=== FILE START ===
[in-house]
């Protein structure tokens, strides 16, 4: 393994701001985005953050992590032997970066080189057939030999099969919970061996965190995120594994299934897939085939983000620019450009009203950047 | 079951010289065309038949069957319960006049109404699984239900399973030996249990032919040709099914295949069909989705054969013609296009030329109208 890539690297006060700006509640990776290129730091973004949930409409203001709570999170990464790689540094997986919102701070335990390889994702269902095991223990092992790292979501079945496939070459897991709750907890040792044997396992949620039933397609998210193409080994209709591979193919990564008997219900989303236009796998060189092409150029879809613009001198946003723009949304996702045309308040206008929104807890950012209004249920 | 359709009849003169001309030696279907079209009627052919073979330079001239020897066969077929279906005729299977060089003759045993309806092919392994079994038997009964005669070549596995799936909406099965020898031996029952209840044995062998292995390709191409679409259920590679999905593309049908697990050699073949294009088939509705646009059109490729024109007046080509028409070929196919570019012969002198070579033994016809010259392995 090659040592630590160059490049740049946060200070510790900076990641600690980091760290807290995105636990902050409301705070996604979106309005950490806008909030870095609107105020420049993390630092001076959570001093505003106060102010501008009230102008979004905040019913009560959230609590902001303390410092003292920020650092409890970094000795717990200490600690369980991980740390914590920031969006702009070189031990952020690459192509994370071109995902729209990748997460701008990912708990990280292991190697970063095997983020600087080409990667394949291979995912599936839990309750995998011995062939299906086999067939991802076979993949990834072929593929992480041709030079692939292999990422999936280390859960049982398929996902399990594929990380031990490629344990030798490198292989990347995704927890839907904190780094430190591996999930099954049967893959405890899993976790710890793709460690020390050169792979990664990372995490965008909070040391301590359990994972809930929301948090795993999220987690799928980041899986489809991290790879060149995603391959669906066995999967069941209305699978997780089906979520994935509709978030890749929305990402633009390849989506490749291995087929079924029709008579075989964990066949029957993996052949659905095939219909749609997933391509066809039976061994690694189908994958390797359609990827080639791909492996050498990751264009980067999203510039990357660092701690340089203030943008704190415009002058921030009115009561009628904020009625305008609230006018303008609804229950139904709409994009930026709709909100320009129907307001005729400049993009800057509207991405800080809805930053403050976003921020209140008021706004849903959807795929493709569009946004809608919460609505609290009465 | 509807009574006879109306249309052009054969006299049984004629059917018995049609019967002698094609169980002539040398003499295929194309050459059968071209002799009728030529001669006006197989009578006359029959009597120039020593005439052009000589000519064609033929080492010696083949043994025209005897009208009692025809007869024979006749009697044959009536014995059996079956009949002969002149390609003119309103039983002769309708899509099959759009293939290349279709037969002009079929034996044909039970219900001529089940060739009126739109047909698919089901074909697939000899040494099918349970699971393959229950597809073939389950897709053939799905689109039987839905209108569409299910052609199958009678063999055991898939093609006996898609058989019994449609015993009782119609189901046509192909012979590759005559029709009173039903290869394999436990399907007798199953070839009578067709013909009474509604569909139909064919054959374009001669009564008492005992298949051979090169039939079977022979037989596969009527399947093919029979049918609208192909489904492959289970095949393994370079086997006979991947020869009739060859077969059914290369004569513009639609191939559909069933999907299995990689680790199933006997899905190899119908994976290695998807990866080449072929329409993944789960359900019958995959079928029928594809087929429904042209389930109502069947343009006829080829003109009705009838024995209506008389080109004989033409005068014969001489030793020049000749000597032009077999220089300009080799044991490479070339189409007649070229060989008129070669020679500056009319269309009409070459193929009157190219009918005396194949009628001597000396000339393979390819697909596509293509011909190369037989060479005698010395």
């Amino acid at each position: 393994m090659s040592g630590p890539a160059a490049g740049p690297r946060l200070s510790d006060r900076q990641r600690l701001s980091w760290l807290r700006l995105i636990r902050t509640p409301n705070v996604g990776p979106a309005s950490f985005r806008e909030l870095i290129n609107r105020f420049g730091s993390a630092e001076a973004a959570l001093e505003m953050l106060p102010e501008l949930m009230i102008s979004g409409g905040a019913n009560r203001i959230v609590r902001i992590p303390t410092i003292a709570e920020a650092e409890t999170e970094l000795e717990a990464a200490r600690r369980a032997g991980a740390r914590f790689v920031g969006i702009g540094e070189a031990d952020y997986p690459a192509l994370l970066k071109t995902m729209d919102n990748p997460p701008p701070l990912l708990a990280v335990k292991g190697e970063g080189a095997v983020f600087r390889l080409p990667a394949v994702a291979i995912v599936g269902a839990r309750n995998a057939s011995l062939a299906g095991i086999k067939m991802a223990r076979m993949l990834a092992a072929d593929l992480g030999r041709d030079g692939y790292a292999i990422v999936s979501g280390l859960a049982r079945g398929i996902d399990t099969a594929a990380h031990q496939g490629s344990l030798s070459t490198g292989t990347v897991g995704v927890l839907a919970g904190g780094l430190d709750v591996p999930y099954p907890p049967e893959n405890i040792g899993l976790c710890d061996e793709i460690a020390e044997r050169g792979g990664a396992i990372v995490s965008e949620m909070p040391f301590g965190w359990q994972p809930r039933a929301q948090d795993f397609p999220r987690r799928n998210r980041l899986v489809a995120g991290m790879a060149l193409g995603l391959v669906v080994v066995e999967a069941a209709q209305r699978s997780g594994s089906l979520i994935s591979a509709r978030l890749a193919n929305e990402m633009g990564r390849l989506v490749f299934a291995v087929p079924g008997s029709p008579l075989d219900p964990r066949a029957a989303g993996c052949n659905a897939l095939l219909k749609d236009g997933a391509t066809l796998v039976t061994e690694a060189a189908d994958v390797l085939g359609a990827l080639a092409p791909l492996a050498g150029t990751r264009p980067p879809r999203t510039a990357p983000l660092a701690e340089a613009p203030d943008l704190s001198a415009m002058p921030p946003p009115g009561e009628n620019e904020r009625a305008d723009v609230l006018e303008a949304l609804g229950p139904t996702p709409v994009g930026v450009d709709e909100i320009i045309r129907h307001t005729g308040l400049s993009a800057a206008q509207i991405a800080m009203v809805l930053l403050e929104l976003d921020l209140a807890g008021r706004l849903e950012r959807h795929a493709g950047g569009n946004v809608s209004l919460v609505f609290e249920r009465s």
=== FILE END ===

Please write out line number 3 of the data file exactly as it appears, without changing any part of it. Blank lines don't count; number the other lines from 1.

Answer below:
């Amino acid at each position: 393994m090659s040592g630590p890539a160059a490049g740049p690297r946060l200070s510790d006060r900076q990641r600690l701001s980091w760290l807290r700006l995105i636990r902050t509640p409301n705070v996604g990776p979106a309005s950490f985005r806008e909030l870095i290129n609107r105020f420049g730091s993390a630092e001076a973004a959570l001093e505003m953050l106060p102010e501008l949930m009230i102008s979004g409409g905040a019913n009560r203001i959230v609590r902001i992590p303390t410092i003292a709570e920020a650092e409890t999170e970094l000795e717990a990464a200490r600690r369980a032997g991980a740390r914590f790689v920031g969006i702009g540094e070189a031990d952020y997986p690459a192509l994370l970066k071109t995902m729209d919102n990748p997460p701008p701070l990912l708990a990280v335990k292991g190697e970063g080189a095997v983020f600087r390889l080409p990667a394949v994702a291979i995912v599936g269902a839990r309750n995998a057939s011995l062939a299906g095991i086999k067939m991802a223990r076979m993949l990834a092992a072929d593929l992480g030999r041709d030079g692939y790292a292999i990422v999936s979501g280390l859960a049982r079945g398929i996902d399990t099969a594929a990380h031990q496939g490629s344990l030798s070459t490198g292989t990347v897991g995704v927890l839907a919970g904190g780094l430190d709750v591996p999930y099954p907890p049967e893959n405890i040792g899993l976790c710890d061996e793709i460690a020390e044997r050169g792979g990664a396992i990372v995490s965008e949620m909070p040391f301590g965190w359990q994972p809930r039933a929301q948090d795993f397609p999220r987690r799928n998210r980041l899986v489809a995120g991290m790879a060149l193409g995603l391959v669906v080994v066995e999967a069941a209709q209305r699978s997780g594994s089906l979520i994935s591979a509709r978030l890749a193919n929305e990402m633009g990564r390849l989506v490749f299934a291995v087929p079924g008997s029709p008579l075989d219900p964990r066949a029957a989303g993996c052949n659905a897939l095939l219909k749609d236009g997933a391509t066809l796998v039976t061994e690694a060189a189908d994958v390797l085939g359609a990827l080639a092409p791909l492996a050498g150029t990751r264009p980067p879809r999203t510039a990357p983000l660092a701690e340089a613009p203030d943008l704190s001198a415009m002058p921030p946003p009115g009561e009628n620019e904020r009625a305008d723009v609230l006018e303008a949304l609804g229950p139904t996702p709409v994009g930026v450009d709709e909100i320009i045309r129907h307001t005729g308040l400049s993009a800057a206008q509207i991405a800080m009203v809805l930053l403050e929104l976003d921020l209140a807890g008021r706004l849903e950012r959807h795929a493709g950047g569009n946004v809608s209004l919460v609505f609290e249920r009465s």